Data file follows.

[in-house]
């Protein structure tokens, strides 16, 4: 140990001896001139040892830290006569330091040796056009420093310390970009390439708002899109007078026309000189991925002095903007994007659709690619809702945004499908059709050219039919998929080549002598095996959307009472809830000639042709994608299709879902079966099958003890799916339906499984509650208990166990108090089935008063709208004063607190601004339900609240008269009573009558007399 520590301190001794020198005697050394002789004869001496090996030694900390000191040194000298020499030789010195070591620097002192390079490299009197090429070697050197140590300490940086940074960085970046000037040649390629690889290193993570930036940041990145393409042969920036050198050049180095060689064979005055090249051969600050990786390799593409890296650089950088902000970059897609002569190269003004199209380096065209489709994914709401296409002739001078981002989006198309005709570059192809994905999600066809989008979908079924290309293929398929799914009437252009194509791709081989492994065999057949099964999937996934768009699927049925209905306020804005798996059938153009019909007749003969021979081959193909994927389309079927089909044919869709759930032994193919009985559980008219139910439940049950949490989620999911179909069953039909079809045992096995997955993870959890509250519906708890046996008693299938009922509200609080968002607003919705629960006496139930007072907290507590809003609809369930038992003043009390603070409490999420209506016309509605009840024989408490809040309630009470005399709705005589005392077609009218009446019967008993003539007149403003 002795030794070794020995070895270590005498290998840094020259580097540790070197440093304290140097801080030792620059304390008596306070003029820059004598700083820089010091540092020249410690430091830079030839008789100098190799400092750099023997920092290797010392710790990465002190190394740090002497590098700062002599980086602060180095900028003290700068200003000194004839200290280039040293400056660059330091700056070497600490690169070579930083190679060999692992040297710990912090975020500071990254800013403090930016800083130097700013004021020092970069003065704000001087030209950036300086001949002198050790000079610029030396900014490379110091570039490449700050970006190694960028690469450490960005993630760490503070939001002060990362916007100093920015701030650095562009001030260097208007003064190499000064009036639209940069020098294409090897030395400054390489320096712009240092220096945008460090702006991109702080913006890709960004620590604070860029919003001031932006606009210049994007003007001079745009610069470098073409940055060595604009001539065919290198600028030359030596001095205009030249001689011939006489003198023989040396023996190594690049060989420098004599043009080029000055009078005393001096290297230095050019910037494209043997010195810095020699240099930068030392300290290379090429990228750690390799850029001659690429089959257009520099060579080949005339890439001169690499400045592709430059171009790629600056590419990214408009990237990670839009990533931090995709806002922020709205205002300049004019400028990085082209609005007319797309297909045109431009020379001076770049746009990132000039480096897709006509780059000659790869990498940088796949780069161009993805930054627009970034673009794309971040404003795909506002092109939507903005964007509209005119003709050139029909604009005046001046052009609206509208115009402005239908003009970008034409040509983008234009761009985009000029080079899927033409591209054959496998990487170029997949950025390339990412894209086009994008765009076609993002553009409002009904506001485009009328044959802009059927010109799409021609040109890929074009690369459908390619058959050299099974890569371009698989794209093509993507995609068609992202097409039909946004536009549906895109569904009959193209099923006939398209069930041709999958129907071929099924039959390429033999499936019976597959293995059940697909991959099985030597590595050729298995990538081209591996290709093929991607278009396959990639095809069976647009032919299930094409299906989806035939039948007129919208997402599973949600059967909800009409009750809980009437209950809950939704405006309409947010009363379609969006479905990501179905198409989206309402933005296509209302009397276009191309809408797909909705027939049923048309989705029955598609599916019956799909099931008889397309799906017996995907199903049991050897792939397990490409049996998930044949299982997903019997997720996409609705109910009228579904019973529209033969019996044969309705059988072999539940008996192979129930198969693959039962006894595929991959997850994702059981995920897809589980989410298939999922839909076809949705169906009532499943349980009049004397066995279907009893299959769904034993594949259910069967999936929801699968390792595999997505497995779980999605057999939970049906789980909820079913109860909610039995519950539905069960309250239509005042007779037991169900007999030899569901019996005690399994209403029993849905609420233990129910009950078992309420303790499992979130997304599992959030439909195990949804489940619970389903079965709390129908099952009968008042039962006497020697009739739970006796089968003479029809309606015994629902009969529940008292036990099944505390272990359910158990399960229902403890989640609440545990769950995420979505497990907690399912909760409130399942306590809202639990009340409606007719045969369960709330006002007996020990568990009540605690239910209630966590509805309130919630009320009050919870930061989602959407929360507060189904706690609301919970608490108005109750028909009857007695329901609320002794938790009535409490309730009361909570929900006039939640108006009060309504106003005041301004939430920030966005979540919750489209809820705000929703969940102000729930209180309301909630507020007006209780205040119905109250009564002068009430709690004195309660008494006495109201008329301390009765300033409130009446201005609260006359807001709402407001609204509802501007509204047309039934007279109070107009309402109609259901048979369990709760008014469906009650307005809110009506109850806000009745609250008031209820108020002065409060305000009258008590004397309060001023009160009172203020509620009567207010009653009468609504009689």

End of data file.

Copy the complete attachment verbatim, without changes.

[in-house]
């Protein structure tokens, strides 16, 4: 140990001896001139040892830290006569330091040796056009420093310390970009390439708002899109007078026309000189991925002095903007994007659709690619809702945004499908059709050219039919998929080549002598095996959307009472809830000639042709994608299709879902079966099958003890799916339906499984509650208990166990108090089935008063709208004063607190601004339900609240008269009573009558007399 520590301190001794020198005697050394002789004869001496090996030694900390000191040194000298020499030789010195070591620097002192390079490299009197090429070697050197140590300490940086940074960085970046000037040649390629690889290193993570930036940041990145393409042969920036050198050049180095060689064979005055090249051969600050990786390799593409890296650089950088902000970059897609002569190269003004199209380096065209489709994914709401296409002739001078981002989006198309005709570059192809994905999600066809989008979908079924290309293929398929799914009437252009194509791709081989492994065999057949099964999937996934768009699927049925209905306020804005798996059938153009019909007749003969021979081959193909994927389309079927089909044919869709759930032994193919009985559980008219139910439940049950949490989620999911179909069953039909079809045992096995997955993870959890509250519906708890046996008693299938009922509200609080968002607003919705629960006496139930007072907290507590809003609809369930038992003043009390603070409490999420209506016309509605009840024989408490809040309630009470005399709705005589005392077609009218009446019967008993003539007149403003 002795030794070794020995070895270590005498290998840094020259580097540790070197440093304290140097801080030792620059304390008596306070003029820059004598700083820089010091540092020249410690430091830079030839008789100098190799400092750099023997920092290797010392710790990465002190190394740090002497590098700062002599980086602060180095900028003290700068200003000194004839200290280039040293400056660059330091700056070497600490690169070579930083190679060999692992040297710990912090975020500071990254800013403090930016800083130097700013004021020092970069003065704000001087030209950036300086001949002198050790000079610029030396900014490379110091570039490449700050970006190694960028690469450490960005993630760490503070939001002060990362916007100093920015701030650095562009001030260097208007003064190499000064009036639209940069020098294409090897030395400054390489320096712009240092220096945008460090702006991109702080913006890709960004620590604070860029919003001031932006606009210049994007003007001079745009610069470098073409940055060595604009001539065919290198600028030359030596001095205009030249001689011939006489003198023989040396023996190594690049060989420098004599043009080029000055009078005393001096290297230095050019910037494209043997010195810095020699240099930068030392300290290379090429990228750690390799850029001659690429089959257009520099060579080949005339890439001169690499400045592709430059171009790629600056590419990214408009990237990670839009990533931090995709806002922020709205205002300049004019400028990085082209609005007319797309297909045109431009020379001076770049746009990132000039480096897709006509780059000659790869990498940088796949780069161009993805930054627009970034673009794309971040404003795909506002092109939507903005964007509209005119003709050139029909604009005046001046052009609206509208115009402005239908003009970008034409040509983008234009761009985009000029080079899927033409591209054959496998990487170029997949950025390339990412894209086009994008765009076609993002553009409002009904506001485009009328044959802009059927010109799409021609040109890929074009690369459908390619058959050299099974890569371009698989794209093509993507995609068609992202097409039909946004536009549906895109569904009959193209099923006939398209069930041709999958129907071929099924039959390429033999499936019976597959293995059940697909991959099985030597590595050729298995990538081209591996290709093929991607278009396959990639095809069976647009032919299930094409299906989806035939039948007129919208997402599973949600059967909800009409009750809980009437209950809950939704405006309409947010009363379609969006479905990501179905198409989206309402933005296509209302009397276009191309809408797909909705027939049923048309989705029955598609599916019956799909099931008889397309799906017996995907199903049991050897792939397990490409049996998930044949299982997903019997997720996409609705109910009228579904019973529209033969019996044969309705059988072999539940008996192979129930198969693959039962006894595929991959997850994702059981995920897809589980989410298939999922839909076809949705169906009532499943349980009049004397066995279907009893299959769904034993594949259910069967999936929801699968390792595999997505497995779980999605057999939970049906789980909820079913109860909610039995519950539905069960309250239509005042007779037991169900007999030899569901019996005690399994209403029993849905609420233990129910009950078992309420303790499992979130997304599992959030439909195990949804489940619970389903079965709390129908099952009968008042039962006497020697009739739970006796089968003479029809309606015994629902009969529940008292036990099944505390272990359910158990399960229902403890989640609440545990769950995420979505497990907690399912909760409130399942306590809202639990009340409606007719045969369960709330006002007996020990568990009540605690239910209630966590509805309130919630009320009050919870930061989602959407929360507060189904706690609301919970608490108005109750028909009857007695329901609320002794938790009535409490309730009361909570929900006039939640108006009060309504106003005041301004939430920030966005979540919750489209809820705000929703969940102000729930209180309301909630507020007006209780205040119905109250009564002068009430709690004195309660008494006495109201008329301390009765300033409130009446201005609260006359807001709402407001609204509802501007509204047309039934007279109070107009309402109609259901048979369990709760008014469906009650307005809110009506109850806000009745609250008031209820108020002065409060305000009258008590004397309060001023009160009172203020509620009567207010009653009468609504009689």